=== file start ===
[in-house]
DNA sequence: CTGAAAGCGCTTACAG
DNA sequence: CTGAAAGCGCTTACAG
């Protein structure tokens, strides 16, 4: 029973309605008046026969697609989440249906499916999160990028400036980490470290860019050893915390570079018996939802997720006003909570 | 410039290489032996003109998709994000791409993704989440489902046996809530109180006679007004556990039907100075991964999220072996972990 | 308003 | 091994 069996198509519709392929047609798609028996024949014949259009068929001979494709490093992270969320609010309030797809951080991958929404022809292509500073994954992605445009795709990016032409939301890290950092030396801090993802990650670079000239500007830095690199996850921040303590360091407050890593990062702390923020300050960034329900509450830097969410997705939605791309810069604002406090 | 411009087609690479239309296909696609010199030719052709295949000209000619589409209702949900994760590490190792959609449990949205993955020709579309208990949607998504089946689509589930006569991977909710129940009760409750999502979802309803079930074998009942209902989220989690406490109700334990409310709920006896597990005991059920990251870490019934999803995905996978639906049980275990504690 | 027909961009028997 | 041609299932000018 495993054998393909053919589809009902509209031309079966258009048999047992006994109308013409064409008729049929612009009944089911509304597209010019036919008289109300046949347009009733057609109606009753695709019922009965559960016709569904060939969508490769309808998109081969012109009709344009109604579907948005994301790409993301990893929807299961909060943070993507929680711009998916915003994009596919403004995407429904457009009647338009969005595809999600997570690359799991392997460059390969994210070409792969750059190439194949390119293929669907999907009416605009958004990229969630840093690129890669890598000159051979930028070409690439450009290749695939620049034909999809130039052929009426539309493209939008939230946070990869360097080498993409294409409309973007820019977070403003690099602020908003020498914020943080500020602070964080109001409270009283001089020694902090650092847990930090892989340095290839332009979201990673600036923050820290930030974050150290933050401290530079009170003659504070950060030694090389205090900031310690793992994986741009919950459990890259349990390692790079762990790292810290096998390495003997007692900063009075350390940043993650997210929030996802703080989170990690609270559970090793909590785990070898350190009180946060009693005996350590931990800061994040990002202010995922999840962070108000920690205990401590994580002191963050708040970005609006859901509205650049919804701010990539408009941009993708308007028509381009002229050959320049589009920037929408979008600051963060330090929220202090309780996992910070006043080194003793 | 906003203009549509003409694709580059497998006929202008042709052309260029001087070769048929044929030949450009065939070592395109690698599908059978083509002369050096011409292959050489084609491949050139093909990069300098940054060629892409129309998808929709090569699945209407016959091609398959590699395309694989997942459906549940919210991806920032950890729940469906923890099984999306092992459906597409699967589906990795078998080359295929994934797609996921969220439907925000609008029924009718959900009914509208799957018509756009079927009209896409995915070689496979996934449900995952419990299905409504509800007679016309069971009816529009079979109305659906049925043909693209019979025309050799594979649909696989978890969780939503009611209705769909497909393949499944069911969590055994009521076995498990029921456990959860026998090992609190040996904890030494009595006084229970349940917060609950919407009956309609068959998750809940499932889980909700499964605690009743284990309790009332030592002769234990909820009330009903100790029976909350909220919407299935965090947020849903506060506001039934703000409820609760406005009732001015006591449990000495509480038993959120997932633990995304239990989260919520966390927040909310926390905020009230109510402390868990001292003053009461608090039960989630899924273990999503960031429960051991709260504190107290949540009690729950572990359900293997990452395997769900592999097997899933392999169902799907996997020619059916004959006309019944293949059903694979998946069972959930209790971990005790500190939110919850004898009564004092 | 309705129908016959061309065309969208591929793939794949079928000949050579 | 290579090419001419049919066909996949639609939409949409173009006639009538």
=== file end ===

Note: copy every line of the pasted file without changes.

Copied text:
[in-house]
DNA sequence: CTGAAAGCGCTTACAG
DNA sequence: CTGAAAGCGCTTACAG
């Protein structure tokens, strides 16, 4: 029973309605008046026969697609989440249906499916999160990028400036980490470290860019050893915390570079018996939802997720006003909570 | 410039290489032996003109998709994000791409993704989440489902046996809530109180006679007004556990039907100075991964999220072996972990 | 308003 | 091994 069996198509519709392929047609798609028996024949014949259009068929001979494709490093992270969320609010309030797809951080991958929404022809292509500073994954992605445009795709990016032409939301890290950092030396801090993802990650670079000239500007830095690199996850921040303590360091407050890593990062702390923020300050960034329900509450830097969410997705939605791309810069604002406090 | 411009087609690479239309296909696609010199030719052709295949000209000619589409209702949900994760590490190792959609449990949205993955020709579309208990949607998504089946689509589930006569991977909710129940009760409750999502979802309803079930074998009942209902989220989690406490109700334990409310709920006896597990005991059920990251870490019934999803995905996978639906049980275990504690 | 027909961009028997 | 041609299932000018 495993054998393909053919589809009902509209031309079966258009048999047992006994109308013409064409008729049929612009009944089911509304597209010019036919008289109300046949347009009733057609109606009753695709019922009965559960016709569904060939969508490769309808998109081969012109009709344009109604579907948005994301790409993301990893929807299961909060943070993507929680711009998916915003994009596919403004995407429904457009009647338009969005595809999600997570690359799991392997460059390969994210070409792969750059190439194949390119293929669907999907009416605009958004990229969630840093690129890669890598000159051979930028070409690439450009290749695939620049034909999809130039052929009426539309493209939008939230946070990869360097080498993409294409409309973007820019977070403003690099602020908003020498914020943080500020602070964080109001409270009283001089020694902090650092847990930090892989340095290839332009979201990673600036923050820290930030974050150290933050401290530079009170003659504070950060030694090389205090900031310690793992994986741009919950459990890259349990390692790079762990790292810290096998390495003997007692900063009075350390940043993650997210929030996802703080989170990690609270559970090793909590785990070898350190009180946060009693005996350590931990800061994040990002202010995922999840962070108000920690205990401590994580002191963050708040970005609006859901509205650049919804701010990539408009941009993708308007028509381009002229050959320049589009920037929408979008600051963060330090929220202090309780996992910070006043080194003793 | 906003203009549509003409694709580059497998006929202008042709052309260029001087070769048929044929030949450009065939070592395109690698599908059978083509002369050096011409292959050489084609491949050139093909990069300098940054060629892409129309998808929709090569699945209407016959091609398959590699395309694989997942459906549940919210991806920032950890729940469906923890099984999306092992459906597409699967589906990795078998080359295929994934797609996921969220439907925000609008029924009718959900009914509208799957018509756009079927009209896409995915070689496979996934449900995952419990299905409504509800007679016309069971009816529009079979109305659906049925043909693209019979025309050799594979649909696989978890969780939503009611209705769909497909393949499944069911969590055994009521076995498990029921456990959860026998090992609190040996904890030494009595006084229970349940917060609950919407009956309609068959998750809940499932889980909700499964605690009743284990309790009332030592002769234990909820009330009903100790029976909350909220919407299935965090947020849903506060506001039934703000409820609760406005009732001015006591449990000495509480038993959120997932633990995304239990989260919520966390927040909310926390905020009230109510402390868990001292003053009461608090039960989630899924273990999503960031429960051991709260504190107290949540009690729950572990359900293997990452395997769900592999097997899933392999169902799907996997020619059916004959006309019944293949059903694979998946069972959930209790971990005790500190939110919850004898009564004092 | 309705129908016959061309065309969208591929793939794949079928000949050579 | 290579090419001419049919066909996949639609939409949409173009006639009538």